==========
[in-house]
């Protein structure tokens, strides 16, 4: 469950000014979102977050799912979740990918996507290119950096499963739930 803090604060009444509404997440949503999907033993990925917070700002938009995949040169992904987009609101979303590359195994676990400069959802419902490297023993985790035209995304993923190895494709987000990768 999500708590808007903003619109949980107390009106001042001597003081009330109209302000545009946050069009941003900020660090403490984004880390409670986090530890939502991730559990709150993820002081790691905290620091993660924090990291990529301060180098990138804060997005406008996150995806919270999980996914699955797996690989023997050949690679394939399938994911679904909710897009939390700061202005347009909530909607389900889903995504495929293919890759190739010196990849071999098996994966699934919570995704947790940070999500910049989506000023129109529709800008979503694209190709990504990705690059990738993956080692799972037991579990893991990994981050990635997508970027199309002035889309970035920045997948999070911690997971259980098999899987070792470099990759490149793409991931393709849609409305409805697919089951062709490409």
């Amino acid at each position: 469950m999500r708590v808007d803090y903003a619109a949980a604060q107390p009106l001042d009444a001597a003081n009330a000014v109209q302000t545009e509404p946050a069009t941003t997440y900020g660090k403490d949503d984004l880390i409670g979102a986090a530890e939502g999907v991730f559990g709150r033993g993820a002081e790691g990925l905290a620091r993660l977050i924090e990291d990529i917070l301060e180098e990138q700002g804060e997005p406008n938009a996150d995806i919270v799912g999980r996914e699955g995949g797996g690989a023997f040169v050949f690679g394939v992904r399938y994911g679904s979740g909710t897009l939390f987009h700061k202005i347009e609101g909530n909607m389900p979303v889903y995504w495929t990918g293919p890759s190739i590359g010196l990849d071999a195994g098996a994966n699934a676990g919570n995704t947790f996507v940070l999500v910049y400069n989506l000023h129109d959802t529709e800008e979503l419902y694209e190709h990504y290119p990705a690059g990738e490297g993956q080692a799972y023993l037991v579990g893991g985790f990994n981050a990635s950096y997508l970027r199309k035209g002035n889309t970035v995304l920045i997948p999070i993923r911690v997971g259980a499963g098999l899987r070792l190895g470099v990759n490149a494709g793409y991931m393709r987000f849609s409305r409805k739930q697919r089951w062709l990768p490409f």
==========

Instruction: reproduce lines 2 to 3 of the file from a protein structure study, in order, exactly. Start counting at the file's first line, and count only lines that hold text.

């Protein structure tokens, strides 16, 4: 469950000014979102977050799912979740990918996507290119950096499963739930 803090604060009444509404997440949503999907033993990925917070700002938009995949040169992904987009609101979303590359195994676990400069959802419902490297023993985790035209995304993923190895494709987000990768 999500708590808007903003619109949980107390009106001042001597003081009330109209302000545009946050069009941003900020660090403490984004880390409670986090530890939502991730559990709150993820002081790691905290620091993660924090990291990529301060180098990138804060997005406008996150995806919270999980996914699955797996690989023997050949690679394939399938994911679904909710897009939390700061202005347009909530909607389900889903995504495929293919890759190739010196990849071999098996994966699934919570995704947790940070999500910049989506000023129109529709800008979503694209190709990504990705690059990738993956080692799972037991579990893991990994981050990635997508970027199309002035889309970035920045997948999070911690997971259980098999899987070792470099990759490149793409991931393709849609409305409805697919089951062709490409």
């Amino acid at each position: 469950m999500r708590v808007d803090y903003a619109a949980a604060q107390p009106l001042d009444a001597a003081n009330a000014v109209q302000t545009e509404p946050a069009t941003t997440y900020g660090k403490d949503d984004l880390i409670g979102a986090a530890e939502g999907v991730f559990g709150r033993g993820a002081e790691g990925l905290a620091r993660l977050i924090e990291d990529i917070l301060e180098e990138q700002g804060e997005p406008n938009a996150d995806i919270v799912g999980r996914e699955g995949g797996g690989a023997f040169v050949f690679g394939v992904r399938y994911g679904s979740g909710t897009l939390f987009h700061k202005i347009e609101g909530n909607m389900p979303v889903y995504w495929t990918g293919p890759s190739i590359g010196l990849d071999a195994g098996a994966n699934a676990g919570n995704t947790f996507v940070l999500v910049y400069n989506l000023h129109d959802t529709e800008e979503l419902y694209e190709h990504y290119p990705a690059g990738e490297g993956q080692a799972y023993l037991v579990g893991g985790f990994n981050a990635s950096y997508l970027r199309k035209g002035n889309t970035v995304l920045i997948p999070i993923r911690v997971g259980a499963g098999l899987r070792l190895g470099v990759n490149a494709g793409y991931m393709r987000f849609s409305r409805k739930q697919r089951w062709l990768p490409f």